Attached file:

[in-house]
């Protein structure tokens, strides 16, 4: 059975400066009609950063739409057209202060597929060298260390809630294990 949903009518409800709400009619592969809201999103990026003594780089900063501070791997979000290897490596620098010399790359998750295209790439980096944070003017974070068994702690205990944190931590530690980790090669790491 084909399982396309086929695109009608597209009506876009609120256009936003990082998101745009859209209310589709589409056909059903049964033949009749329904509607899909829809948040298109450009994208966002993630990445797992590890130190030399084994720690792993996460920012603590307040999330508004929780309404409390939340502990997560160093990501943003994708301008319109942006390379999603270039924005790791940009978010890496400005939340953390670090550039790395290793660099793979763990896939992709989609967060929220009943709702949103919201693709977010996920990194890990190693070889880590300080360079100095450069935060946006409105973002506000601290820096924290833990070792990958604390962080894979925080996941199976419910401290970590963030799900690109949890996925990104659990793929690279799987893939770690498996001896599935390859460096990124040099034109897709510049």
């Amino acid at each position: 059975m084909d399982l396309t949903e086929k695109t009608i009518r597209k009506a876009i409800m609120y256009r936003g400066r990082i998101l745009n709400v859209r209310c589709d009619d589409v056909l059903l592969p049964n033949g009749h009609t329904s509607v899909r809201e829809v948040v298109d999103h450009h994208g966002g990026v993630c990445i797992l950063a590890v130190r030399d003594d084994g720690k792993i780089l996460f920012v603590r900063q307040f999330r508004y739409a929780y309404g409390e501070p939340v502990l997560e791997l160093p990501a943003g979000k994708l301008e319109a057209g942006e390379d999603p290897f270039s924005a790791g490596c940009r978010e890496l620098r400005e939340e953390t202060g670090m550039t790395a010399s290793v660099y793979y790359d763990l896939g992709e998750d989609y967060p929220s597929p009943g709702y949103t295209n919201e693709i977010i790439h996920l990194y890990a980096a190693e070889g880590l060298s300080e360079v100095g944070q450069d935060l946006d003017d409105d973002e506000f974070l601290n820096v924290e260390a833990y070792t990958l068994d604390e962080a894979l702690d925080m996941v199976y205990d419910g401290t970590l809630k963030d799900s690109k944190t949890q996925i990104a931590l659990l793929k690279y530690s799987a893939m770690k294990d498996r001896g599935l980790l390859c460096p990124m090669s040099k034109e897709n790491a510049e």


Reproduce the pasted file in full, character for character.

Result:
[in-house]
């Protein structure tokens, strides 16, 4: 059975400066009609950063739409057209202060597929060298260390809630294990 949903009518409800709400009619592969809201999103990026003594780089900063501070791997979000290897490596620098010399790359998750295209790439980096944070003017974070068994702690205990944190931590530690980790090669790491 084909399982396309086929695109009608597209009506876009609120256009936003990082998101745009859209209310589709589409056909059903049964033949009749329904509607899909829809948040298109450009994208966002993630990445797992590890130190030399084994720690792993996460920012603590307040999330508004929780309404409390939340502990997560160093990501943003994708301008319109942006390379999603270039924005790791940009978010890496400005939340953390670090550039790395290793660099793979763990896939992709989609967060929220009943709702949103919201693709977010996920990194890990190693070889880590300080360079100095450069935060946006409105973002506000601290820096924290833990070792990958604390962080894979925080996941199976419910401290970590963030799900690109949890996925990104659990793929690279799987893939770690498996001896599935390859460096990124040099034109897709510049």
């Amino acid at each position: 059975m084909d399982l396309t949903e086929k695109t009608i009518r597209k009506a876009i409800m609120y256009r936003g400066r990082i998101l745009n709400v859209r209310c589709d009619d589409v056909l059903l592969p049964n033949g009749h009609t329904s509607v899909r809201e829809v948040v298109d999103h450009h994208g966002g990026v993630c990445i797992l950063a590890v130190r030399d003594d084994g720690k792993i780089l996460f920012v603590r900063q307040f999330r508004y739409a929780y309404g409390e501070p939340v502990l997560e791997l160093p990501a943003g979000k994708l301008e319109a057209g942006e390379d999603p290897f270039s924005a790791g490596c940009r978010e890496l620098r400005e939340e953390t202060g670090m550039t790395a010399s290793v660099y793979y790359d763990l896939g992709e998750d989609y967060p929220s597929p009943g709702y949103t295209n919201e693709i977010i790439h996920l990194y890990a980096a190693e070889g880590l060298s300080e360079v100095g944070q450069d935060l946006d003017d409105d973002e506000f974070l601290n820096v924290e260390a833990y070792t990958l068994d604390e962080a894979l702690d925080m996941v199976y205990d419910g401290t970590l809630k963030d799900s690109k944190t949890q996925i990104a931590l659990l793929k690279y530690s799987a893939m770690k294990d498996r001896g599935l980790l390859c460096p990124m090669s040099k034109e897709n790491a510049e």